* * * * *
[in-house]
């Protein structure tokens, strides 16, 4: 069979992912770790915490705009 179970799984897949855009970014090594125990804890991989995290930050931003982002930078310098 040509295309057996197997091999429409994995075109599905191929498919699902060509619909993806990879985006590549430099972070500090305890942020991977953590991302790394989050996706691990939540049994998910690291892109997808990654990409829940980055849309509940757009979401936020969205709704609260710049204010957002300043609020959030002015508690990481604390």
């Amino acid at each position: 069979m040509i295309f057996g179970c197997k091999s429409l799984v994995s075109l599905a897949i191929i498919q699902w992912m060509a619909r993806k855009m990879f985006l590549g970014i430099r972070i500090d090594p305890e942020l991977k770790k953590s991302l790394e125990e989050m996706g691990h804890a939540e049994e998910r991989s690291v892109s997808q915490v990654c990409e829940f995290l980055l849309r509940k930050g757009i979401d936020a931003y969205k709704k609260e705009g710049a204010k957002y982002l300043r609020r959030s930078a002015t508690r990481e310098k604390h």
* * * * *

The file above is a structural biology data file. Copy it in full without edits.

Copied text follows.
[in-house]
């Protein structure tokens, strides 16, 4: 069979992912770790915490705009 179970799984897949855009970014090594125990804890991989995290930050931003982002930078310098 040509295309057996197997091999429409994995075109599905191929498919699902060509619909993806990879985006590549430099972070500090305890942020991977953590991302790394989050996706691990939540049994998910690291892109997808990654990409829940980055849309509940757009979401936020969205709704609260710049204010957002300043609020959030002015508690990481604390």
């Amino acid at each position: 069979m040509i295309f057996g179970c197997k091999s429409l799984v994995s075109l599905a897949i191929i498919q699902w992912m060509a619909r993806k855009m990879f985006l590549g970014i430099r972070i500090d090594p305890e942020l991977k770790k953590s991302l790394e125990e989050m996706g691990h804890a939540e049994e998910r991989s690291v892109s997808q915490v990654c990409e829940f995290l980055l849309r509940k930050g757009i979401d936020a931003y969205k709704k609260e705009g710049a204010k957002y982002l300043r609020r959030s930078a002015t508690r990481e310098k604390h």